Australia markets closed
  • ALL ORDS

    7,299.10
    +43.30 (+0.60%)
     
  • AUD/USD

    0.7806
    +0.0034 (+0.44%)
     
  • ASX 200

    7,066.00
    +42.40 (+0.60%)
     
  • OIL

    66.60
    +0.33 (+0.50%)
     
  • GOLD

    1,869.50
    +1.90 (+0.10%)
     
  • BTC-AUD

    58,380.84
    -543.09 (-0.92%)
     
  • CMC Crypto 200

    1,272.76
    +74.84 (+6.25%)
     

6 figures: Here’s how much Aussies need for a house deposit

Jessica Yun
·3-min read
The true cost of an Aussie house deposit has been revealed. (Source: Getty)
The true cost of an Aussie house deposit has been revealed. (Source: Getty)

If you’re feeling like buying your own property is out of reach, you’re not imagining things; the average Australian house deposit is now six figures, and could take more than a decade to scrape together.

Aussies now need $106,743 on average to secure a house deposit, with more than 1 in 10 needing more than 10 years to be able to afford a deposit, according to new Finder research released today.

The six-figure sum has risen by 16 per cent, or $14,851, since January 2019.

Aussies living in the ACT have seen the highest spike in home deposit sizes, with the upfront sum rising by nearly a quarter (24 per cent) to $117,790.

NSW residents follow closely behind, at 23 per cent – but the average deposit in this state is higher, at $128,469.

(Source: Finder)
(Source: Finder)

The figures come amid concerns that first-home buyers are being increasingly priced out of the market as dwelling values record their fastest rise in 32 years over the month of March.

First home buyer activity saw a monthly decline of over 3 per cent during February.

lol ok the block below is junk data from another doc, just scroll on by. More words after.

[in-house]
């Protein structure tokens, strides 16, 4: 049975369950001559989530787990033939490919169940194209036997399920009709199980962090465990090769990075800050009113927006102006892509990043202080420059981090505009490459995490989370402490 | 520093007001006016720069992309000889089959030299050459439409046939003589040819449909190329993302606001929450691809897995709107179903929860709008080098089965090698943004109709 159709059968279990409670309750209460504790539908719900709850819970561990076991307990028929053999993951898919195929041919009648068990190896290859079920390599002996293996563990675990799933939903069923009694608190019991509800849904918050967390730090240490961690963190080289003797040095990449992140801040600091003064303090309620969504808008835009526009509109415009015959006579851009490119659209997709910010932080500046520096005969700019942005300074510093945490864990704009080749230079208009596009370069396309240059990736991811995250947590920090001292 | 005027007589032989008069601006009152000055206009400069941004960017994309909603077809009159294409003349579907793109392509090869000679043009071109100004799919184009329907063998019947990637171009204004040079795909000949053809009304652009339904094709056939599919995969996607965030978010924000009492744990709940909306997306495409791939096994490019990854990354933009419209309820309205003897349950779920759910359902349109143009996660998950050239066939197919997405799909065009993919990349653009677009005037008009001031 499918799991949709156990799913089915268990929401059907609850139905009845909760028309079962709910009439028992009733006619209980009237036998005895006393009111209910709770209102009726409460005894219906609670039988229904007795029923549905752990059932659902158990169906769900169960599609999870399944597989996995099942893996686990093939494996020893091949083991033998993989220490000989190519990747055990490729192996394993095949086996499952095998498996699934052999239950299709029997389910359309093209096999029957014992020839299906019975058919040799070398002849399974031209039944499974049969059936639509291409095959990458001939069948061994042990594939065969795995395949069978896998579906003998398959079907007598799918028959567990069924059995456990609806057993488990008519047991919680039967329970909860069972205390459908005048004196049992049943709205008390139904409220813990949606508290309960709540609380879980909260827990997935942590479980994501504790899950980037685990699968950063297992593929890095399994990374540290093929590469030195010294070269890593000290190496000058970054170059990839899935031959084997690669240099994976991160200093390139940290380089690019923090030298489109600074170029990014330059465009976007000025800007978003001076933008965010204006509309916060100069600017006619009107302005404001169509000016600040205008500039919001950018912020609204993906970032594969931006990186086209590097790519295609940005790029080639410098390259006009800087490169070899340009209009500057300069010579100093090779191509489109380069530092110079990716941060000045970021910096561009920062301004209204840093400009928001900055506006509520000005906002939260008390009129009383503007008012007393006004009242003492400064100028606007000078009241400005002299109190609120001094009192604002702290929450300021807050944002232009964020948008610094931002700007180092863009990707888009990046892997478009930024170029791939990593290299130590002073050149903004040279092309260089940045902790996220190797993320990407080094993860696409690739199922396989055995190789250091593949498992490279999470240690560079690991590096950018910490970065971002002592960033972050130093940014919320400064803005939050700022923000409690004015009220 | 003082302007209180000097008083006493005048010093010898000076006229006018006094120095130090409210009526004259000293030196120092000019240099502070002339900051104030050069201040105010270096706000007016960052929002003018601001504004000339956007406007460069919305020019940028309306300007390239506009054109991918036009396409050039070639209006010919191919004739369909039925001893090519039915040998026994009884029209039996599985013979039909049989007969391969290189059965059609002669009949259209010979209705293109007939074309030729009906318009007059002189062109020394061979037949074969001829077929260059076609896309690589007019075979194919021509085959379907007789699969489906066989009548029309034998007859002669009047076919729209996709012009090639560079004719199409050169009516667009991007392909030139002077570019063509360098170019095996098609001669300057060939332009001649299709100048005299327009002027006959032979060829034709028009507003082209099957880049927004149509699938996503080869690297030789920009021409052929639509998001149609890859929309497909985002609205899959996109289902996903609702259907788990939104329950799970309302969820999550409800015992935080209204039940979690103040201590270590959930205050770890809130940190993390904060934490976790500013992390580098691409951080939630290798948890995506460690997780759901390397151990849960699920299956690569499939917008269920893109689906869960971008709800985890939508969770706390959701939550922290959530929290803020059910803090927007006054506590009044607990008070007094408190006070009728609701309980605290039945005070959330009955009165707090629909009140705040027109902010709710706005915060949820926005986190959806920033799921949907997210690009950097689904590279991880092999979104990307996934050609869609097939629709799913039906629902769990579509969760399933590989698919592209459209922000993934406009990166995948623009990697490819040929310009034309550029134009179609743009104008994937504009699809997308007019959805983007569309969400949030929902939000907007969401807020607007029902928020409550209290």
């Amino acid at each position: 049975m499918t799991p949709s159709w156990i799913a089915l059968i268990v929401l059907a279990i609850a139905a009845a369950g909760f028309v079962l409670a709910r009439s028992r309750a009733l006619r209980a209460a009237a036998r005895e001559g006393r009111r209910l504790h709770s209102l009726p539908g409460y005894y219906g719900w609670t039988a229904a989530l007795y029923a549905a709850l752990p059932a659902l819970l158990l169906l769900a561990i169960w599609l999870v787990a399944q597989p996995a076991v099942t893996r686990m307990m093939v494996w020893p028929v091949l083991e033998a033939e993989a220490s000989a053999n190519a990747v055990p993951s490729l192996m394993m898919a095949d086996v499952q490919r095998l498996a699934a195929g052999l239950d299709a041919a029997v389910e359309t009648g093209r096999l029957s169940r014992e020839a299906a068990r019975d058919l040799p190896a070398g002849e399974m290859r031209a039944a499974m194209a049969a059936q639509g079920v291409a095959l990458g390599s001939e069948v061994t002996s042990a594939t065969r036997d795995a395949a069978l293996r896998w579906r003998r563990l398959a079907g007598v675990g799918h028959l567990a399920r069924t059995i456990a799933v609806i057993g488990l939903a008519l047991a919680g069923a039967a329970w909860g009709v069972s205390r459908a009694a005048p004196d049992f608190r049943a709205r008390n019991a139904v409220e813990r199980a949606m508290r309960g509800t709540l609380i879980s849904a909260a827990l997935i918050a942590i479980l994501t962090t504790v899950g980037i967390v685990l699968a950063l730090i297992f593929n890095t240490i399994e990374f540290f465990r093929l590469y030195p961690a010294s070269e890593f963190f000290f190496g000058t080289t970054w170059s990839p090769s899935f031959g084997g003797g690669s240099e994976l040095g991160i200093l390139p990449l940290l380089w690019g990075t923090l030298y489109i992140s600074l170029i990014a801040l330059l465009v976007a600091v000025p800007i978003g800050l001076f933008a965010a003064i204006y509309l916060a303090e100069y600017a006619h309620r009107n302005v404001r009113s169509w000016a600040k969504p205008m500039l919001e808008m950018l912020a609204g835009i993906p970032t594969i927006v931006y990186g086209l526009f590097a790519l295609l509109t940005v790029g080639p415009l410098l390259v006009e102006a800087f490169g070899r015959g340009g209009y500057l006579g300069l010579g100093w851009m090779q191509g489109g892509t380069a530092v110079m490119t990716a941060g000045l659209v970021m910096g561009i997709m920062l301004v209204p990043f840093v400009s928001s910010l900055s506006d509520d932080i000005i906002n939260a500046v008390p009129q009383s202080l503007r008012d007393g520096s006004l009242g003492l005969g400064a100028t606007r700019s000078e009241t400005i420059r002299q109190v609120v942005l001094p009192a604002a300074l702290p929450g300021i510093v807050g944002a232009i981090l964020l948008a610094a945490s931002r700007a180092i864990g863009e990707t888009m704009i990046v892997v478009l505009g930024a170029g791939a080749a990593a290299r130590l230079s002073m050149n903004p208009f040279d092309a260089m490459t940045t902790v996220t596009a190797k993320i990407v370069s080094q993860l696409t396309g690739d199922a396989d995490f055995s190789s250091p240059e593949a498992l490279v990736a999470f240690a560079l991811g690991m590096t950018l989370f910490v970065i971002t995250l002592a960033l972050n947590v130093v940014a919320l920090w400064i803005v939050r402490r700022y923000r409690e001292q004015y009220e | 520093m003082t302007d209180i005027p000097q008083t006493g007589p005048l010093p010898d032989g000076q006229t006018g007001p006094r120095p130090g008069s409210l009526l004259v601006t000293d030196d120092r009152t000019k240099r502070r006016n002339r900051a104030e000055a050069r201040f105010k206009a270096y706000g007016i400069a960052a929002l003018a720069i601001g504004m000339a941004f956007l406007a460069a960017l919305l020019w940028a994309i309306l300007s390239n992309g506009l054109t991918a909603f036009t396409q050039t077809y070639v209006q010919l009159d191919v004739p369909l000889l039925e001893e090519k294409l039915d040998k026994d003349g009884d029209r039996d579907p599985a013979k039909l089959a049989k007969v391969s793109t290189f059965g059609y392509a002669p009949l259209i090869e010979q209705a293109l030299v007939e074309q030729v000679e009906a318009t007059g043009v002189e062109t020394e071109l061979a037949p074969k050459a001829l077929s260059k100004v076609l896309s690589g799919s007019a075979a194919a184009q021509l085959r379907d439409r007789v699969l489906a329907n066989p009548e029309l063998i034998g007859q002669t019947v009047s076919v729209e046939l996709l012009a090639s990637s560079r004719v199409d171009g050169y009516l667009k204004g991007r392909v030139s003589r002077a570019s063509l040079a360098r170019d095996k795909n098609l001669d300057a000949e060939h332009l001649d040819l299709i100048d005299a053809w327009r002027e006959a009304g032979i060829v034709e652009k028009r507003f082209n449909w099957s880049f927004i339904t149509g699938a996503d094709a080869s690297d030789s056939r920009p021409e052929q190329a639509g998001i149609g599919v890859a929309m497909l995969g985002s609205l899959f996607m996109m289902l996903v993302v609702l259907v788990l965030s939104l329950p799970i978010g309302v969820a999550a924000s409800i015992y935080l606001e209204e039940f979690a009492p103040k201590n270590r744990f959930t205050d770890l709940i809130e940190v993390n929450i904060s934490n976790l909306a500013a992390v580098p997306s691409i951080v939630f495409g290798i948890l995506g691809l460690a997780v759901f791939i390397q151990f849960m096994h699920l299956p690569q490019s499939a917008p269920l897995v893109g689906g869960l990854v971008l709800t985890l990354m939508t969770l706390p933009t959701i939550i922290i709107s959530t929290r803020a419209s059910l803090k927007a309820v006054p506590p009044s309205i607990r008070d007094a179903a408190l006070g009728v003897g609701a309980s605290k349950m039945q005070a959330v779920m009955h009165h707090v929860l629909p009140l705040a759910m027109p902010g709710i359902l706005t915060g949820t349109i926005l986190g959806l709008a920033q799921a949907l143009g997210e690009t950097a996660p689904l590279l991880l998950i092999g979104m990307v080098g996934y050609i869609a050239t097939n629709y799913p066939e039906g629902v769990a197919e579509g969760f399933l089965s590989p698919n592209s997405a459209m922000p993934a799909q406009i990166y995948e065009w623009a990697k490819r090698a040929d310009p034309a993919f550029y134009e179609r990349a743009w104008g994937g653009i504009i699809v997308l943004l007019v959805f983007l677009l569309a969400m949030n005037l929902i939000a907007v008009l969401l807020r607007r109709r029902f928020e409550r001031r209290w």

Property experts have also said the national housing market’s current upswing is showing no signs of slowing down, which may make things more difficult for prospective buyers.

“Low interest rates have made it cheaper to pay down a mortgage, but this has pushed up property prices, making it even harder to save for a deposit,” said Finder home loans expert Sarah Megginson.

Eligible first-time buyers can look to Government schemes such as the First Home Loan Deposit Scheme, which allows buyers to get a mortgage with a 5 per cent deposit.

It means Aussies looking to buy a property priced at $600,000 will only need to save $30,000.

“While this does increase the cost of the mortgage over its lifetime through interest, the gains you stand to make as the property increases in value over time could potentially outweigh the extra interest costs,” said Megginson.

However, first home buyers should weigh up the pros and cons before purchasing a home, she added.

What can first home buyers do to get a foot on the ladder?

Metropole Strategists CEO Michael Yardney told Yahoo Finance there were a number of things first-time buyers needed to consider before snapping up a property.

The first step is to get your finances pre-approved, he said.

“In today’s fast-moving markets, it’s important to make firm property offers with as few conditions as possible. Therefore having a finance pre-approved will put you in a much better position,” he said.

The second step is to take into account all the expenses that home-owners need to pay that renters don’t have to think about.

This includes stamp duty and conveyancing costs. All up, this can add 5 per cent to the property’s value, Yardney said. “Don’t forget the ongoing costs including insurance, rates, owners corporation fees, repairs and maintenance,” he added.

The third step is to be open to compromising; don’t set your bar too high, too early.

“Your first home won’t be your forever home. Don’t expect to live in the same type of property that took your parents 30 or 40 years to afford,” Yardney said.

“This may mean you need to live in an apartment rather than a house or a suburb adjoining your preferred suburb.”

Finally, don’t let the property craze make you feel fear of missing out (FOMO) and lead you to compromise on the wrong things.

“Some are compromising on their finances and overstretching their budgets which may lead to financial challenges later down the track. They haven’t left money aside for all the little expenses they’ve forgotten,” Yardney said.

“Others are cutting corners and not conducting building and pest inspections. Yet others are compromising on the standard of property or location just to get into the market.”

Follow Yahoo Finance on Facebook, LinkedIn, Instagram and Twitter, and subscribe to the free Fully Briefed daily newsletter.